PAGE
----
One In Four Sex Workers At US-Mexico Border Enter Trade As Minors

A new study shows that younger sex workers experience higher rates of sexual violence and HIV transmission

Aug 04, 2015 at 2:55 PM ET

One quarter of female sex workers based in Mexico’s border cities of Tijuana and Ciudad Juarez enter the industry as minors, and are more likely to experience higher rates of sexual violence and HIV exposure when compared to their adult peers, according to a new study published today in The Journal of the American Medical Association.

Getting into the sex trade at an earlier age increased the likelihood that participants were violently coerced into commercial sex, had higher client loads, and less condom use within the first 30 days of work—leading to an increased risk of HIV transmission, the researchers found.

“Minors are more vulnerable because they are easier to control, often they’re running away from abusive situations and have no social support or connection, and are more valuable to people who profit from the sex industry, in that they can be sold as ‘pure’ or ‘virgins’ over and over again and many men will, disturbingly, pay a premium for sex with a young girl,” said Jay Silverman, study author and Director of Research for the Center on Gender Equity and Health at the University of California, San Diego.

Silverman told Vocativ that men were willing to pay more for sex without a condom, especially if it’s with a younger sex worker who is thought to be free of sexually transmitted diseases.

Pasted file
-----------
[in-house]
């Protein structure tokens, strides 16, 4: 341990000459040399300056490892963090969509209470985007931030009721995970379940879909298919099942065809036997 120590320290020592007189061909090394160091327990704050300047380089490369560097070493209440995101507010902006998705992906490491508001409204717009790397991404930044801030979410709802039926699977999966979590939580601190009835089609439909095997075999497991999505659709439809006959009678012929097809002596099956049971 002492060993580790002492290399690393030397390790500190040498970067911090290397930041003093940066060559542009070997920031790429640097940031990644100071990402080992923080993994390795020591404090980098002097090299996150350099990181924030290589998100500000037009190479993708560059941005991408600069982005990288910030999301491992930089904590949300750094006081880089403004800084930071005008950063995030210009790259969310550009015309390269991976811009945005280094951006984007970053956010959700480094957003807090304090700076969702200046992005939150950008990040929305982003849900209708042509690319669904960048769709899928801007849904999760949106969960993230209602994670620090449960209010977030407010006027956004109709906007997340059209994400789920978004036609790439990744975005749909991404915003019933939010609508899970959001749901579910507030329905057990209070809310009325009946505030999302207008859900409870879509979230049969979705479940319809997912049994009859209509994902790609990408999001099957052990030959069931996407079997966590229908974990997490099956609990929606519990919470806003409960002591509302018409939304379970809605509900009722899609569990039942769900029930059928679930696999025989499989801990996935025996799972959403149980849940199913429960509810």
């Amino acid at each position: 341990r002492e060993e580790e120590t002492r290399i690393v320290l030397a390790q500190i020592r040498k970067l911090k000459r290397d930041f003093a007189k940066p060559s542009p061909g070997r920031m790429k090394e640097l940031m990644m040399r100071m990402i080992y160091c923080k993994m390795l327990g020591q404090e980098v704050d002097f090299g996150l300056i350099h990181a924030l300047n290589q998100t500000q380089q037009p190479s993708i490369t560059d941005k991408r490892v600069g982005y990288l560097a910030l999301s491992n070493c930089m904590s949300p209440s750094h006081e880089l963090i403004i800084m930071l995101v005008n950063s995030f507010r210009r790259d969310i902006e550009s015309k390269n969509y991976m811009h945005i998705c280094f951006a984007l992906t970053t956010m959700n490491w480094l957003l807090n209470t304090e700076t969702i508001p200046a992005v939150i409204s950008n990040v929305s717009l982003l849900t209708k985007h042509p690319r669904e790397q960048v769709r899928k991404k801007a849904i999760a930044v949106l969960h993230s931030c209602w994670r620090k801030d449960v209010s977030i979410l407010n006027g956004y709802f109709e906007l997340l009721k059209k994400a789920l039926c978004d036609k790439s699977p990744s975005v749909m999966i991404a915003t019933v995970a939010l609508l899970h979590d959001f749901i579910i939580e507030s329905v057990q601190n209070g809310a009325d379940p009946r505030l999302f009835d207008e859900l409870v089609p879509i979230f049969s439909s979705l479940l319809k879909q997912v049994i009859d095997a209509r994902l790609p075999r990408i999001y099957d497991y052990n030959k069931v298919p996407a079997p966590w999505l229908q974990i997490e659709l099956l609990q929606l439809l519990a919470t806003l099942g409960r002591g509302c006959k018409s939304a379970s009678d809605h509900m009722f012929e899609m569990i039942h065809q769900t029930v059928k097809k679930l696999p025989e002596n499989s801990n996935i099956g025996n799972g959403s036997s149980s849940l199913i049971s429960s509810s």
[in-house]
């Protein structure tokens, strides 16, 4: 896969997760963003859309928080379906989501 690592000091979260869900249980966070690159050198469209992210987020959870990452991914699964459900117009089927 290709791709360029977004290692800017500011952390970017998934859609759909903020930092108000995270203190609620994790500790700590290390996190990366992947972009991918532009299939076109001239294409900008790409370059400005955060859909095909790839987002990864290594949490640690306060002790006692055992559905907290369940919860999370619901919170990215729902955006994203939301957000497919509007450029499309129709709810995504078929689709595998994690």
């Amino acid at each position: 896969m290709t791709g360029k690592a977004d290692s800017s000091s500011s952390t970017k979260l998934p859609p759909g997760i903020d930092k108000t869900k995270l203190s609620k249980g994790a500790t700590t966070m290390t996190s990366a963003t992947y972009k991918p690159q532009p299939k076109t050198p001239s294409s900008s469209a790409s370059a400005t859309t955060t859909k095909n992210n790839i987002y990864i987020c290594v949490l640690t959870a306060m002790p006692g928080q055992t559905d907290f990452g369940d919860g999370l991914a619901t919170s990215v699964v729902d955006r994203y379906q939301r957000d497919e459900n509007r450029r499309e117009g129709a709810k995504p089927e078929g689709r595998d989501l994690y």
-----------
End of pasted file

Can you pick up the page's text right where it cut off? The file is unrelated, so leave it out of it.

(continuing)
UCSD researchers spoke with 1,041 women aged 18 and over who engage in street and/or indoor prostitution. They narrowed the group down to 603 participants, with an average age of 34, and found that over 25 percent of the women reported that they entered the industry before they were 18, and 11.8 percent said they began sex work before they were 16.

A total of 19.7 percent of women who entered the industry when they were under 16 years old experienced violence, compared to 14.6 percent of those who began at 16 or 17 years old, and 8.7 percent of those aged 18 and up. The younger one began sex work, regardless of violent coercion, the more likely they were to experience higher client loads than their peers: 21.1 percent if under 16, 19.5 percent if 16 or 17, and 9.6 percent if 18 and over.

Over 35 percent of those who started under 16 reported not using a condom in the first 30 days, as opposed to 12.2 percent of 16 or 17 year olds, and eight percent of adults. This might account for the disparate rates of HIV infection—5.9 percent for those beginning before 18 and 1.6 percent for those starting after.